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Reuters Health Information (2004-04-20): Donor livers not always allocated to the sickest patients

Public Health

Donor livers not always allocated to the sickest patients

Last Updated: 2004-04-20 16:00:10 -0400 (Reuters Health)

NEW YORK (Reuters Health) - Donor livers are not always distributed according to patient need, as current US organ allocation policy dictates, a study released on Tuesday suggests.

Some of these scarce organs are being retained by smaller organ procurement organizations (OPOs) and transplanted into less-sick patients instead of being allocated to sicker patients at larger OPOs, two investigators report in the April 21st issue of the Journal of the American Medical Association.

In an interview with Reuters Health, Dr. James F. Trotter emphasized, however, that the liver allocation system "is not broken." For the most part, it is a "fair and equitable" system that has "improved dramatically over the last 2 to 3 years," he said. "So in that context, this is a chink in the armor of organ allocation."

Dr. Trotter and Michael J. Osgood, from the University of Colorado Health Sciences Center in Denver, compared the Model for Endstage Liver Disease or MELD scores for liver transplant recipients transplanted in small (< 100 people on the waiting list) vs. large (100 or more people on the waiting list) OPOs. Data analysis centered on 4,798 patients who had end-stage liver disease and received deceased-donor livers between February 2002 and March 2003.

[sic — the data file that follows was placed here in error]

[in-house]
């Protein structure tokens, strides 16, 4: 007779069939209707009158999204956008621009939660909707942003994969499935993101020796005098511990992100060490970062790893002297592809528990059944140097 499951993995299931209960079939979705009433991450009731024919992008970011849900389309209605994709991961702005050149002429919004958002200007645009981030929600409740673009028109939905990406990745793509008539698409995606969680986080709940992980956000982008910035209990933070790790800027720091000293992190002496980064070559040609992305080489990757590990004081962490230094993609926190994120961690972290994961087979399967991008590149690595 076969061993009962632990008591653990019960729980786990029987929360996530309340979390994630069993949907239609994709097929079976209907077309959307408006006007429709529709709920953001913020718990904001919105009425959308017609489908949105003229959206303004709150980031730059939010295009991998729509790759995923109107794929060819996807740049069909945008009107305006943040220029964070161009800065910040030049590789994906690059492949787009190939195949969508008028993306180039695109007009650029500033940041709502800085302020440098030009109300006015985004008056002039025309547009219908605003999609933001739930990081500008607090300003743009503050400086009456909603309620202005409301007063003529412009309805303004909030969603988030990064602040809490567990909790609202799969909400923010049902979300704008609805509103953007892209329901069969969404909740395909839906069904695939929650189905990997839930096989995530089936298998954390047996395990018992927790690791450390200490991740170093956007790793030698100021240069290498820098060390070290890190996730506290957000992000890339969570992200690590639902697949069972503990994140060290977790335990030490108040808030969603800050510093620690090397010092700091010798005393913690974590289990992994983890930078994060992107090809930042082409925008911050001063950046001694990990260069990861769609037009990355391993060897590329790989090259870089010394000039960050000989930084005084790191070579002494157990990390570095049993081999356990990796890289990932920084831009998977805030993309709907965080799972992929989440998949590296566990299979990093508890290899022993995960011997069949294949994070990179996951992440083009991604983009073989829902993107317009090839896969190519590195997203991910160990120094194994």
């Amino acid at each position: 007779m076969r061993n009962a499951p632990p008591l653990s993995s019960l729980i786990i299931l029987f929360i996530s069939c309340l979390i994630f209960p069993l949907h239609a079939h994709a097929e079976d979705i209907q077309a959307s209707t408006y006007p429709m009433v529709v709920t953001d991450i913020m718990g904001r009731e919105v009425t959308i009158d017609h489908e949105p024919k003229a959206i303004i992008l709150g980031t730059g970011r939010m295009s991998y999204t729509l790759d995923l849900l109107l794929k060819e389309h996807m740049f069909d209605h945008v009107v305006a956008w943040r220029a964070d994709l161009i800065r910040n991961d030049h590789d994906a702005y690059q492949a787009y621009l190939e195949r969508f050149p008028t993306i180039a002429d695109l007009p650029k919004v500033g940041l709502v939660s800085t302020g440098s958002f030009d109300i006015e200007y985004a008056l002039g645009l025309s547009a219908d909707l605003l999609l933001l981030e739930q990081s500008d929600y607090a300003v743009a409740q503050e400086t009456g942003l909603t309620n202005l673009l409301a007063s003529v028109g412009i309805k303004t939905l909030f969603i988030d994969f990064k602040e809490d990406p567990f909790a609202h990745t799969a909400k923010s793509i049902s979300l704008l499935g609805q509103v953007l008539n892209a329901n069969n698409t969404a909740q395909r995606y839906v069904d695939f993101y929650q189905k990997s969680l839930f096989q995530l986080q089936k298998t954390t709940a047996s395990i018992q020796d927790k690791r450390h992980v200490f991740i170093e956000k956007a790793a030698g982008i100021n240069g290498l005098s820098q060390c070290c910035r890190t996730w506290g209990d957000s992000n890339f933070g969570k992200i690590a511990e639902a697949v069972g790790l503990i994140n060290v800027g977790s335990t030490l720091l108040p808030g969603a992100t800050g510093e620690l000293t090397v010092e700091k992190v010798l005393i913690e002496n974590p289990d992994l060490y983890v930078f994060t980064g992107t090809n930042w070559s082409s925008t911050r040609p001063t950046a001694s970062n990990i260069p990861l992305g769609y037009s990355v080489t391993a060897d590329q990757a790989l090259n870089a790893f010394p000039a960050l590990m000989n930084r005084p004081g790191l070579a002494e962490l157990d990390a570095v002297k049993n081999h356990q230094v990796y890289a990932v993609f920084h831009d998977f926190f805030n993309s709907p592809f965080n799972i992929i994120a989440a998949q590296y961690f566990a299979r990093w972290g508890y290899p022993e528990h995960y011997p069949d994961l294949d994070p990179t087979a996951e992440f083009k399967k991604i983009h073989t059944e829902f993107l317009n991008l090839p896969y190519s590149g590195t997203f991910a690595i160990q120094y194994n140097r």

The MELD score is an objective scoring system used by the United Network for Organ Sharing (UNOS) "whose stated principle is to allocate livers according to a patient's medical need," the investigators explain. In general, the patient with the highest MELD score should get the donor liver.

The investigators found that the distribution of MELD scores was the same in small and large OPOs. Ninety-two percent had a MELD score of 18 or lower, 7% had a MELD score between 19 and 24, and 2% had a MELD score higher than 24.

However, there was "significant disparity" in MELD scores among liver transplant recipients in small vs large OPOs. Fewer transplant recipients in small OPOs compared with large OPOs had MELD scores > 24 indicating severe liver disease (19% vs 49%; respectively, p < 0.001).

"The most likely explanation for this disparity is that deceased-donor livers are preferentially retained for transplantation in the local OPO, where the number of patients with high MELD scores is smaller than that in large OPOs," the authors write.

Dr. Trotter said that the transplant community "has recognized this as a problem and this study numerically describes it in detail." It is important to note, he added, that this is a "relatively small problem representing just 8% of all transplants in the United States."

Nonetheless, "transplant professionals should be aware of this disparity and its implications as they continue to amend regulations for organ allocation," the investigators conclude.

JAMA 2004;291:1871-1874.

 
 
 
 
                 
 
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